Whitstable Times and Herne Bay Herald May 22 1875

THE ROYAL EAST KENT MOUNTED RIFLES. The Royal East Kent Rifles are undergoing permanent duty in this place, and, as usual, the reception they met with on entering the borough on Whit-Monday was cordial and fitting in every respect. The inhabitants of Margate are well-known for the thoroughly hearty manner in which they carry out public receptions, and the greeting accorded to their old visitors the Kentish Yeomanry was in no way inferior to that given on the three previous occasions when they were on permanent duty in Margate. Less novelty, it is true, attached to the event than was the case ten or twelve years since, but it was evident to all that the welcome was none the less sincere. All know that a greater visitor is expected in the course of two or three months, and it is probable that there was less extravagance in the work of decorating on that account, but, as it is, none could have accused the inhabitants of the slightest tinge of indifference.

            Venetian masts, with banners, were fixed on both sides of the road from the Royal Crescent to the Albert Terrace, and the authorities erected an arch, which spanned the road from the Elephant Hotel to the houses opposite. This structure was remarkable, inasmuch as the custom usually adopted in the erection of triumphal arches was entirely departed from, the result being work at once interesting and beautiful. Instead of the familiar scaffold-poles, evergreen, and gaudy linen, which frequently fade before completion, a work of some solidity and no mean architectural effect, was entrusted to the Borough Surveyor (Mr. Albert Latham, C.E.), and the inhabitants and visitors watched its progress with great interest as it grew into shape. This arch, as finished, has a really pretty and well proportioned effect, and is an architectural success reflecting much credit on the gentleman above-named, and all who acted under his directions. It is in Tudor Gothic style, with one principal and two side arches, crowned with an open battlement and parapet, and made gay with flags, banners, medallions, shields, buttresses, mottos, the borough arms, and other details of an architectural character. The mottos are "At first and last, the hearty welcome" (from Shakespere's "Macbeth") and  “To say you are welcome were superfluous" (from Shakespere's "Pericles"), both being in gold, the former on blue and the latter on red ground. The frame-work being timber and lose-boarded, the external work is distempered and finished off in imitation of ancient stone-work, and the delusion is perfect, especially when illuminated at night. It is hoped the structure will remain for some period, for it would be a pity to relegate this work of enterprise and art to the timber-yard. The other decorations are numerous and varied. Flags abound in all parts of the centre of the town, flying from lighthouse, pier, jetty, hotels, ships in the harbour, and in fact from every available place. The Royal York Hotel, the head-quarters of the regiment, presented a very pretty appearance, prominent among its decorations being two illuminated stars. Mr. Adley, of King-street had an illumination over his window, and there was an arch in New Inn yard. The High-street is handsomely festooned in a novel and effective manner, from the Elephant Hotel to near the Parade, crossing and re-crossing the street at uniform distances. The festoons are caught up in the centre to a height nearly 20ft., by an almost invisible agent, wires being used to suspend them from housetop to house-top.  Each festoon, of which there are about 20  sets, finishes with a banner and cluster  of pendant flags, suspended from them being a basket of  flowers. To these latter are suspended, at night, Chinese lanterns; the effect, especially after the hour of lighting, being unique. The flags and flowers were kindly made by Mrs. D. B. Kennard, Miss Smart, and a number of ladies. We are informed by Mr. D. B. Kennard, who cheerfully undertook and ably designed and carried out this work, that one mile of evergreen wreathing was used in it. . . .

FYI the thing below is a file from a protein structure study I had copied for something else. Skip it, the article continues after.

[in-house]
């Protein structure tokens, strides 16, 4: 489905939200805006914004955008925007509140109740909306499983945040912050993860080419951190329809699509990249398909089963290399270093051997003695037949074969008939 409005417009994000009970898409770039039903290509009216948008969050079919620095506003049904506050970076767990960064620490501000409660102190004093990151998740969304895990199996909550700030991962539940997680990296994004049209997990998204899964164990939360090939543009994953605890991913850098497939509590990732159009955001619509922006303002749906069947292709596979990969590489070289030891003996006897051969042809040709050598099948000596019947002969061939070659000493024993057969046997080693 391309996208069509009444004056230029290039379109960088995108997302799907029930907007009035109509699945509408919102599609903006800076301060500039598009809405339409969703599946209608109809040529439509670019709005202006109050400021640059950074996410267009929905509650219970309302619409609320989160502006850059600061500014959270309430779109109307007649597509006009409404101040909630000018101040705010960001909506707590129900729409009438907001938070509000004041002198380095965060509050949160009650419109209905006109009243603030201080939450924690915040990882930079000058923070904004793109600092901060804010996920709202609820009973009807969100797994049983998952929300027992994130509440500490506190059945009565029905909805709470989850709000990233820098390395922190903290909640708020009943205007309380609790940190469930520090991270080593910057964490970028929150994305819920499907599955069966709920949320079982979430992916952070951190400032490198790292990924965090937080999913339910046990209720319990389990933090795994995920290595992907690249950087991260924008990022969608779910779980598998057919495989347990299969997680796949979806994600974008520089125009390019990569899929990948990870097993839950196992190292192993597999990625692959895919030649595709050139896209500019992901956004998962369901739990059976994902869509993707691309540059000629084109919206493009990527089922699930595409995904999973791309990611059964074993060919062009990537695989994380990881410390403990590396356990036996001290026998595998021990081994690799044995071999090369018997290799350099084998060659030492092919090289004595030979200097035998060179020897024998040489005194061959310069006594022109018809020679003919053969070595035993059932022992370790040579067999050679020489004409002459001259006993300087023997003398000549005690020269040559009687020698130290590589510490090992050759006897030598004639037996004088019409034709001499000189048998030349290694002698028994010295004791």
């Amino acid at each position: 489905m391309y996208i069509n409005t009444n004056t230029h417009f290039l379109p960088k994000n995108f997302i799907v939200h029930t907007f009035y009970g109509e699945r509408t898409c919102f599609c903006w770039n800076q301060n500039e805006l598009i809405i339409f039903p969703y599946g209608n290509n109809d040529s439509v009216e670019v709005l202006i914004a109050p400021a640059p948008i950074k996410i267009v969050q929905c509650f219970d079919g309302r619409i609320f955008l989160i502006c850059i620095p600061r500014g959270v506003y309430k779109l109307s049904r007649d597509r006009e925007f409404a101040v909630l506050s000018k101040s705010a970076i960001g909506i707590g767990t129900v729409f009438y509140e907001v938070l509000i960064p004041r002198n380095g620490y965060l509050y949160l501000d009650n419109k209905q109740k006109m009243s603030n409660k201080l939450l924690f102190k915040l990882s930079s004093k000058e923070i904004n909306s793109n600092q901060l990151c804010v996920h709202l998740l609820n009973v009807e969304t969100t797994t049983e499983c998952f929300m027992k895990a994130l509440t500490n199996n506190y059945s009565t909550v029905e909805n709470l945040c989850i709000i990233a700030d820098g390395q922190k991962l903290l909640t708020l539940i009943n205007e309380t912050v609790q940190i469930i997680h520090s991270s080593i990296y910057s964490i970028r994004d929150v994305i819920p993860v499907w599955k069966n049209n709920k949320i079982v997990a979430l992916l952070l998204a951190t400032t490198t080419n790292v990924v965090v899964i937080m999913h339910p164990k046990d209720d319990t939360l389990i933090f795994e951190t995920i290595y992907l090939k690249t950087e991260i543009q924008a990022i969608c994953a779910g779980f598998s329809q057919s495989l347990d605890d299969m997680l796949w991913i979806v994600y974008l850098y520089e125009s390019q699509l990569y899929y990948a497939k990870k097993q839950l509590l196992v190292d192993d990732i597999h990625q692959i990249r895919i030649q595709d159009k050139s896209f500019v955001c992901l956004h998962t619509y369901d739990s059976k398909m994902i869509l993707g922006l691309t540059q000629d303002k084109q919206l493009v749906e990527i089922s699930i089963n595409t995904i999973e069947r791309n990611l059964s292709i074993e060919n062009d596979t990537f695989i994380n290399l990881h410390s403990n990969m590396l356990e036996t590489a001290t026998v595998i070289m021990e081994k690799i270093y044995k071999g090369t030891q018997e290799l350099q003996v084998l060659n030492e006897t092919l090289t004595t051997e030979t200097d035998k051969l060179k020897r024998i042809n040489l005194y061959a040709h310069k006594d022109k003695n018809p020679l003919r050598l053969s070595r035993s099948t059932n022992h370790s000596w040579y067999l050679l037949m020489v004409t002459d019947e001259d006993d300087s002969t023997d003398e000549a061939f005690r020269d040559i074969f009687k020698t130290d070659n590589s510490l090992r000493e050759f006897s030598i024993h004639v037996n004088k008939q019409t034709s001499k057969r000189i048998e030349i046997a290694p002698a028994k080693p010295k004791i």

The regiment assembled at the London, Chatham, and Dover Railway station yard at 4 o'clock on Monday, some of the horses and men arriving by road and others by rail. But long before this time the Marine Terrace, Albert Terrace, and High Street were crowded by visitors (some thousands of whom were Whitsuntide holiday makers), residents, and persons from the adjacent villages. At  half-past 4 o'clock the entry into the town commenced. Foremost came the two volunteer corps headed by their bands, Captain Sankey, of the Rifle Corps, being in command. The other officers present were Captain-Commandant Dorman and Lieutenant Drewe of the Artillery, and Lieutenants White and Skinner of the Rifles. Then came the splendid band of the Yeomanry, under the leadership of Mr. Mount, of Canterbury; the regiment being headed by their noble commander, the Earl of Mountcharles, and Major Pemberton, M.P. The strength was as follows: A troop (Faversham), Captain Lord Harris and Lieut. W. E. Rigden, and 26 rank and file; B troop (Dover), Captain the Earl of Guilford, Lieut. Lord Conyers and 27; C troop (Sittingbourne). Captain Loftus Pemberton, Lieut. Luck, 28; D troop (Canterbury), Captain Prescott, Supernumerary Captain the Marquis of Ormonde, Lieut. Bere, and 40; E troop (Elham), Captain MacKinnon; and F troop (Ashford) Lieut. A. Denne. 27. Adjutant and Captain Limbert, Dr. Wilks, and Veterinary Surgeon T. Jex were also present, and several others have arrived during the week. The route taken was Marine Terrace down High Street, across the Parade, through King  Street, up Hawley Street, to Cecil Square; the volunteer bands playing alternately. Here the men were drawn into line, and after the regimental band had played a popular tune and arrangements had been made for the morning's drill, they were dismissed.

            In the evening, thousands of persons inspected the illuminations and decorations, all being gratified with the appropriate manner in which they were carried out. There were special entertainments at the four places of amusement, all being largely patronized.